Financial inequality for student athletes


Graphic illustration by Catherine Zhou

Athletes from lower socioeconomic groups often cannot afford to participate in clubs sports and are significantly disadvantaged in the college sports recruitment process.

Audrey Sun, Staffer

With varsity sports becoming increasingly competitive, more student athletes are inclined to join sports clubs outside of school to gain an advantage in making their school’s varsity teams. However, as club costs are rapidly increasing, those from lower socioeconomic groups often cannot afford to participate and, in turn, are significantly disadvantaged in the college sports recruitment process. 

Having played club sports throughout high school is now almost necessary for making a varsity sports team. Although schools do not make it a requirement, almost all students trying out have taken classes or practiced outside of school to gain a competitive advantage. 

Training outside of school definitely factors into players making the varsity team because players are able to develop fundamental skills and competitive experience,” freshman and varsity tennis player Yvonne Wu said. “Clubs are a great way to prepare players for the matches they will play at school.” 

In addition to club sports benefiting players in making their varsity teams, it also advantages players in the recruitment process. Club sports typically have trainers who are more experienced with the college recruitment process compared to public high school coaches. Club coaches guide players through the process by helping them plan and schedule tournaments, create sport portfolios and contact college coaches, which puts players who aren’t able to afford club sports at a disadvantage.

“School coaches don’t help us with the college recruitment process,” Wu said. “Coaches outside of school have more experience sending their players to colleges, and they help us build video portfolios by giving us advice on what playing clips we should include.” 

One season of a club sport that usually lasts six months to a year can cost anywhere from $2,000 to $30,000. Teams that are more serious and competitive are often more expensive since they offer more practices per week, conditioning sessions and tournaments. These costs increase simply because practices and conditioning sessions are done in gyms, where they often charge by the amount of days rented.

Aside from the expensive costs of competing in team sports, non-team sports such as tennis and golf generally cost even more. Having a private coach is essential for athletes who play an individual sport competitively. They help players strategize for matches and create lessons and drills that are specifically catered to each player’s needs. One private lesson can cost around $70 to $100, but players commonly pay much more when they take classes from more skilled and well-known coaches.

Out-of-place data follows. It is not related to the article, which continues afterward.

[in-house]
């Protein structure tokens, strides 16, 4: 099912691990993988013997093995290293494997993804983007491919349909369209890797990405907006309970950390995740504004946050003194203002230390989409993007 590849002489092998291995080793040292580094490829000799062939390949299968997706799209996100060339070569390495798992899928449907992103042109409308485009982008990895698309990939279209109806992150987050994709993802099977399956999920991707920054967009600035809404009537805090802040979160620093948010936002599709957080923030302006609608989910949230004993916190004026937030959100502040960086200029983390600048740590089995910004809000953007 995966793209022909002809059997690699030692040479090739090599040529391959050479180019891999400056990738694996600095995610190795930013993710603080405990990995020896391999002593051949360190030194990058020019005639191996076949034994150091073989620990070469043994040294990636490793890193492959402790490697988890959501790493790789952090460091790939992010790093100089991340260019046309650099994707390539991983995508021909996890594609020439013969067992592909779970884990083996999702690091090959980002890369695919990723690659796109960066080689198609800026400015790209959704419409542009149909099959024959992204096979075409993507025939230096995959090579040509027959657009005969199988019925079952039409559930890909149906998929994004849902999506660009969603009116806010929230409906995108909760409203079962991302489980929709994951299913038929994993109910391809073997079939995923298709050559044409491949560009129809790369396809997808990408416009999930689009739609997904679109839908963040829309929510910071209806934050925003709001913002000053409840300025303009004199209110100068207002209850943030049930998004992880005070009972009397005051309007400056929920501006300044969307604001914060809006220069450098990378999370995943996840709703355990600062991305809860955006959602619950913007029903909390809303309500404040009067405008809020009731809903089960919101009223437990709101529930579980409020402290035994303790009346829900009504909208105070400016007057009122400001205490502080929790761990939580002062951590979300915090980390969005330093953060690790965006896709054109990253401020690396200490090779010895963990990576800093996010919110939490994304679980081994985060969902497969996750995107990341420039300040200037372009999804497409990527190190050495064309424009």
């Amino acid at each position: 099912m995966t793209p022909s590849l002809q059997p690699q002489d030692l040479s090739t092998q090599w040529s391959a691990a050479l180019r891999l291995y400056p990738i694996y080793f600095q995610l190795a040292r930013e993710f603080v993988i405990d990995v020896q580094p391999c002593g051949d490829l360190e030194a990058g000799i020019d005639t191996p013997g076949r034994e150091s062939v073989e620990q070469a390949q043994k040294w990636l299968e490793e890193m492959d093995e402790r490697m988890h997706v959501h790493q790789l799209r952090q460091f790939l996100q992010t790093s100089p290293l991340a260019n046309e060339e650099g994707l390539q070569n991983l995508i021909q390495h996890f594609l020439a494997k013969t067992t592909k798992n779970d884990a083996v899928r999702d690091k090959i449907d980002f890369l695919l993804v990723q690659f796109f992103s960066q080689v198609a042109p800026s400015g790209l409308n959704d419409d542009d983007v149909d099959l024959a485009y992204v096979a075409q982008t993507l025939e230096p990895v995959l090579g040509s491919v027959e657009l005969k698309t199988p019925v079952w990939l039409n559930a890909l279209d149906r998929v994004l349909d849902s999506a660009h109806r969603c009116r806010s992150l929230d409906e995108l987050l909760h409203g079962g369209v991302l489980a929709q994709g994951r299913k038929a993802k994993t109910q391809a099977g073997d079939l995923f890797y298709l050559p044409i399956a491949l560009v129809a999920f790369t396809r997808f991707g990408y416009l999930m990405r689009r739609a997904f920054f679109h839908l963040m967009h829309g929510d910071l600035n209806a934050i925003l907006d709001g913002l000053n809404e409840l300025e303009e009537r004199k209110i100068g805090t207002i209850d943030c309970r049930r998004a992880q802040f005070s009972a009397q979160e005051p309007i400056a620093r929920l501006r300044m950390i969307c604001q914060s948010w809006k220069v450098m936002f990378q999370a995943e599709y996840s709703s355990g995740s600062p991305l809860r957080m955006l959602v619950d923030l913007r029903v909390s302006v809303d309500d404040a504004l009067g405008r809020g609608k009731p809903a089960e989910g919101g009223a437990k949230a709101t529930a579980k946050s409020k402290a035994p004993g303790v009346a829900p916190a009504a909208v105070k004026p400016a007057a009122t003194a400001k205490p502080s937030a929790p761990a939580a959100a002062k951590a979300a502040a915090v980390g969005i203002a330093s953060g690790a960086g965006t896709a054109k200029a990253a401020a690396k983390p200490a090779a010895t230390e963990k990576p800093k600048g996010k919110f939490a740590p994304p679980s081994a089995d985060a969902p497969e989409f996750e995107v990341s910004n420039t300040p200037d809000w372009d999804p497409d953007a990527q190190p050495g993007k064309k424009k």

“I take a private class every week and go to clinics about four times a week on weekdays,” Wu said. “On weekends, my schedule is usually always booked up with tournaments.” 

 Similarly, costs for playing at tournaments accumulates. Teams pay the fee to the organization that hosts the tournament, in addition to entry fees for parents, commutes and hotels. Attending tournaments allows for more exposure to college recruiters and helps athletes gain more experience playing in an actual game — they get to learn skills that cannot be developed when practicing on their own. For an athlete, playing time on a team is extremely valuable as they will be able to gain vital skills including understanding the importance of mental stability, team dynamics and stamina.

“Both private schools and showcase tournaments are very expensive, but without being at either of those things, it’s practically impossible to get any sort of recognition from college recruiters,” sophomore and varsity basketball player Maggie Lam said. “People who are financially disadvantaged have to work much harder to make their name known compared to others who have connections.”

Adding on to the base cost that is charged for a club, traveling to various tournaments across the country builds onto the price because most clubs do not cover travel costs, resulting in athletes having to pay for these expenses themselves. Traveling is key throughout the college recruitment process, for many major tournaments that recruiters attend are all across the country.  Not traveling out of state for tournaments significantly decreases an athlete’s chance of being spotted by college recruiters.

“Out of state tournaments cost $600 for one trip for one person,” Lam said. “Traveling is a big part of basketball because you need to go to NCAA-certified showcase tournaments.”

Although many athletes have aspirations of recruitment, financially disadvantaged athletes do not have the same connections as more privileged ones. Financially disadvantaged players often rely on athletics as a means of college admittance, but fewer resources throughout the recruitment process translates to a lower likelihood of recruitment for them.